Monday, May 2, 2016

Book Club: April 2016 Reading List

Easy Hardwick is the beautiful star of "She Came From Beyond" a local cable access show with a similar concept to "Mystery Science Theater 3000". She's content living in a small Oregon town from where the show originates. Then she meets a guy in a science fiction chat room, has a physical affair with him and get pregnant. From there she has to contend with: her lover's crazy wife; new found wealth when her show gets picked up by the SyFi Channel; being pregnant (with twins no less); her fathers (the male gay couple who raised her) and their separation; and assorded other oddball things. Sometimes funny and sometimes sad, it's not the sort of book I normall read. But it was enjoyable.

This is the 17th book by Robert Crais and I'm sorry I didn't find him sooner. Most of them have been novels about private detectives Elvis Cole and his mysterious and seldom seen partner Joe Pike. Cole is hired to find a woman scientist who works for a munitions company. She's an expert in explosives. From the beginning the case doesn't seem right to Cole. The woman who hired him keeps their meetings and communications secret; a lead leads to an apparently abandoned house, which blows up 10 minutes after he leaves; somebody attempts to kill the police officer who had an explosives sniffing police dog associated with the case. The story was a bit convoluted but wrapped up well. Most Amazon reviews were positive but seemed to indicate this wasn't his best work. Since I liked it, I'm looking up his back catalog. I'm currently reading the first Elvis Cole novel from 1987.

This is the story of the great flu pandemic of 1918-1919. An older estimate of the deaths caused by this disease was 25 million, world wide. Current estimates range upward to 500 million. Believed by many to have originated in swine in Kansas, it struck during World War I, just as America was mobilizing to enter the war. It came in 3 waves, the worst being in the fall of 1918. How bad was it? In October, some 1400 people in Philadelphia died from it in one week. Bodies were being buried in mass graves. Barry spends the first part of the book describing the deplorable state of medicine in the US around 1900, and the singular doctors and scientists who, by the time of the pandemic, had brought American medicine to, at least, par with the best in the world. But even still, with back-breaking efforts of doctors and nurses, both on the hospital floor and in the research labs, the flu couldn't be stopped. Eventually it mutated and no longer affected potential human hosts. It took another 10 years to find the virus responsible. The author uses Philadelphia to describe many of the social effects of the pandemic.  This was of great interest to me as I and my wife grew up in Philadelphia. All of our great grandparents were young men and women in Philadelphia in 1918. This flu predominantly killed young adults. Obviously our great grandparents survived. I have never heard a single family story about the time.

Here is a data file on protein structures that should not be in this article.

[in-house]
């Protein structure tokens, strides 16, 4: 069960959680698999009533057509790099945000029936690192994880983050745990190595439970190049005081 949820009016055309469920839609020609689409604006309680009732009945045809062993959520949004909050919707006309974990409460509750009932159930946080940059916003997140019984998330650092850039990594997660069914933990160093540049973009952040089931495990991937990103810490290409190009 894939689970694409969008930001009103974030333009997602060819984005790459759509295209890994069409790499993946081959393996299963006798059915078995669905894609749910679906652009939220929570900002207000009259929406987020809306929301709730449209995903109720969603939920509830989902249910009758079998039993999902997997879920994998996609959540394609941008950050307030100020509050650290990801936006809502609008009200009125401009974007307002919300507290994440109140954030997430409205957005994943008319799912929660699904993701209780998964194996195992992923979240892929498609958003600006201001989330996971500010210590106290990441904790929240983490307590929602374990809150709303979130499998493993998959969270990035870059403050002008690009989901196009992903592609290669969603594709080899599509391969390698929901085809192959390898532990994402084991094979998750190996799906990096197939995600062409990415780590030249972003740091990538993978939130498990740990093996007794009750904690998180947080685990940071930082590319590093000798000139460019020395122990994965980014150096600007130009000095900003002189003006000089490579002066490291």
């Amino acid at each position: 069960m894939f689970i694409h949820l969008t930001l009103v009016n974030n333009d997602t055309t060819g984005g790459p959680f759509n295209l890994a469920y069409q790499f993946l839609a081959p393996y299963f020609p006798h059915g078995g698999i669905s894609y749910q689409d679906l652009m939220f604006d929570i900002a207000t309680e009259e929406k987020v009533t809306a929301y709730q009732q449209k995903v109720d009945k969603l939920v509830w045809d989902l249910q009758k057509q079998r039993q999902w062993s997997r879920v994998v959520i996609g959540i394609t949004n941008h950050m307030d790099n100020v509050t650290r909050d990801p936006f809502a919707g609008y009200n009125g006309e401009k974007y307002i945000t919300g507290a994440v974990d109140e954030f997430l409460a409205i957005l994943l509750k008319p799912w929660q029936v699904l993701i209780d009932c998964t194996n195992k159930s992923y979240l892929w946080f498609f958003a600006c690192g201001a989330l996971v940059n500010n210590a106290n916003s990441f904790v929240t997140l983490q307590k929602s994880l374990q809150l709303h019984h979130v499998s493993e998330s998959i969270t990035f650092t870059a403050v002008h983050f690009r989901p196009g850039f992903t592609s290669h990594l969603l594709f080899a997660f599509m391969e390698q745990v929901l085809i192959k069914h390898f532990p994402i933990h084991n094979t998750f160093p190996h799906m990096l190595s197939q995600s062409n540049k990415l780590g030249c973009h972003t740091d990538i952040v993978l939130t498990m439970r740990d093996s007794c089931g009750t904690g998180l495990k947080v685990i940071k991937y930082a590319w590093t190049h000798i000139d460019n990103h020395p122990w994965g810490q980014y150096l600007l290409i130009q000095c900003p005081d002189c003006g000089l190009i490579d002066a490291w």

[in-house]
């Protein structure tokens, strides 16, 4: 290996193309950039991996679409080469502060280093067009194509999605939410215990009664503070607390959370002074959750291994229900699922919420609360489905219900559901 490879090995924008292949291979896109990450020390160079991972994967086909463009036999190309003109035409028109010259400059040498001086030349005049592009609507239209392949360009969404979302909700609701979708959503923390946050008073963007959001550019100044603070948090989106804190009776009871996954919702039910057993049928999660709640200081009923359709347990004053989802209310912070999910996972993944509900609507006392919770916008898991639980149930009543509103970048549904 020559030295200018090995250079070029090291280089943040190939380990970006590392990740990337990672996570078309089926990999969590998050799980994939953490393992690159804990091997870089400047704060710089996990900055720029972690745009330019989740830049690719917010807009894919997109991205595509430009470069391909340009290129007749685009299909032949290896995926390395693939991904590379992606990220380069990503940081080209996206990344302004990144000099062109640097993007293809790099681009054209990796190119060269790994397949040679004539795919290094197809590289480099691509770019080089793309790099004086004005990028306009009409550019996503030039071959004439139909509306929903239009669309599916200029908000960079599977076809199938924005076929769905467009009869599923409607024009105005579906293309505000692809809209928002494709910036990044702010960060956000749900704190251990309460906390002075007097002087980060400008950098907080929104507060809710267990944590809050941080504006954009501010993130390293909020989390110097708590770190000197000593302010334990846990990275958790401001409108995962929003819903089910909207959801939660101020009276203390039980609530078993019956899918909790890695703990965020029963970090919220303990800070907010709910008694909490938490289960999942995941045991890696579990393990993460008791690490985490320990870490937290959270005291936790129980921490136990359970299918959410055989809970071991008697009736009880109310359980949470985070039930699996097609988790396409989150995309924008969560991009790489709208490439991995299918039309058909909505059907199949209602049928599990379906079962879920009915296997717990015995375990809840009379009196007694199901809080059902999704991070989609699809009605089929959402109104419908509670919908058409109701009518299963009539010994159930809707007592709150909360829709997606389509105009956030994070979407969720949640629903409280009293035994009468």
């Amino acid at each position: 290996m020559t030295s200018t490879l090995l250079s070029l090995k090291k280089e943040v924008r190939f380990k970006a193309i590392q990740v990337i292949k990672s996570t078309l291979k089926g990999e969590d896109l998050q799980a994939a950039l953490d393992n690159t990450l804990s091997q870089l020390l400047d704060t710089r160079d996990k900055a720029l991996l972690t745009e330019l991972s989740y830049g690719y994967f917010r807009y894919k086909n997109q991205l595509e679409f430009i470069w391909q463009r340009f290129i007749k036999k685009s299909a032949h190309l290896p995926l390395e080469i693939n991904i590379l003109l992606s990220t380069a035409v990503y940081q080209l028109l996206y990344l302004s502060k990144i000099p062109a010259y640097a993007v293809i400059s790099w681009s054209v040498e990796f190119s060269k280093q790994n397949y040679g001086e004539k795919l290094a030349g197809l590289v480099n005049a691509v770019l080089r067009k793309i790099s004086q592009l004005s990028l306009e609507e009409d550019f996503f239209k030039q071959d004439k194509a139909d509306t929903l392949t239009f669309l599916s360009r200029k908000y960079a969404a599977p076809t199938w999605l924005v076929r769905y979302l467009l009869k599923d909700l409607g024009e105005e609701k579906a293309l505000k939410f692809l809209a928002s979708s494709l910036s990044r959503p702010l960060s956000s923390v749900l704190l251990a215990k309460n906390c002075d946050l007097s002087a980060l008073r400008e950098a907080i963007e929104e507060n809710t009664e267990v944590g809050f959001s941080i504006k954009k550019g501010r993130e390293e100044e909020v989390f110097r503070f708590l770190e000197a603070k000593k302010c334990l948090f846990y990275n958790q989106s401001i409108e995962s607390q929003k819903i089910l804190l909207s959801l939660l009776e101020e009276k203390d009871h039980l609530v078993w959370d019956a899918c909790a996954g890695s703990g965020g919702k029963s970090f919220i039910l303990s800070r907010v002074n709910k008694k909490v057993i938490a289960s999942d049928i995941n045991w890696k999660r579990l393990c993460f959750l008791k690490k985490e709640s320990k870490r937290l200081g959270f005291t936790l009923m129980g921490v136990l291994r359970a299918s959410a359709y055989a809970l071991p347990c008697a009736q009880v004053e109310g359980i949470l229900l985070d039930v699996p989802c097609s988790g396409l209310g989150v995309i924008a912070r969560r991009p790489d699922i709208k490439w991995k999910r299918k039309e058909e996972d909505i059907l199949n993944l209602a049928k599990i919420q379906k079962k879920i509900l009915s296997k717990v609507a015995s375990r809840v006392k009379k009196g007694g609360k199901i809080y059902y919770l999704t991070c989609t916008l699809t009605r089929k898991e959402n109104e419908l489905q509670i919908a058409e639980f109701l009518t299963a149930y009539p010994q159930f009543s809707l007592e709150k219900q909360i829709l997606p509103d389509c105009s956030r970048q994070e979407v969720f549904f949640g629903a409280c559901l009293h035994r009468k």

This book presents the entire set of Star Trek trading cards that Topps issued in 1976. This was a good 7 years after the show had gone off television but Topps felt that such a set would sell because Star Trek was more popular then ever. The fronts and backs of each card are presented, at about actual size, with a short commentary about each card. The perfect gift for the hard core fan (given as a gift to me by my perceptive daughter. The dust jacked is a waxed paper very much like how original packs were wrapped. In fact, if you fold out the jacket, it looks just like a folded out pack wrapper.

In a day-after-tomorrow America, Stan and Charmaine are a married couple trying to stay afloat in the midst of an economic and social collapse. They are living in their car, barely surviving on the scant wages Charmaine makes as a waitress. One day they hear about the Positron Project. Desperate for security they apply and get it. It seems ideal. They are given a house, food, clothes and a job in a small town where everyone is part of the Project. The catch, you only get to live in the house for a month, then you spend a month in the town prison where you live in a cell, get fed and work on various prison projects. There seems to be little difference between the two except you perhaps had a slight amount of freedom in the town, although you can't leave, can't access the Internet and can't make a phone call out side of town. They are happy there for months until Stan starts to suspect that Charmaine is having an affair with the man of the couple who lives in their house while they are in prison. She is, and it all starts to unravel for Stan and Charmaine and the Positron Project. Pretty good.

When I was in my teens, I loved Dick Van Dyke. "The Dick Van Dyke" show still brings smiles if I happen to run across it. I hadn't thought much about him recently until I saw this video last year featuring the then 89-year-old Dick Van Dyke and his wife (who is 46 years younger than he).

Then I saw this book in the library. It's full of stories about his career and how he has managed to survive all this time. A pretty light weight book but, if you're a fan, enjoyable.

1 comment:

Hackenbush said...

I'm a big fan of both Dick and his work. I read that one and if you run across his previous one, A Lucky Life (I think). it was entertaining as well.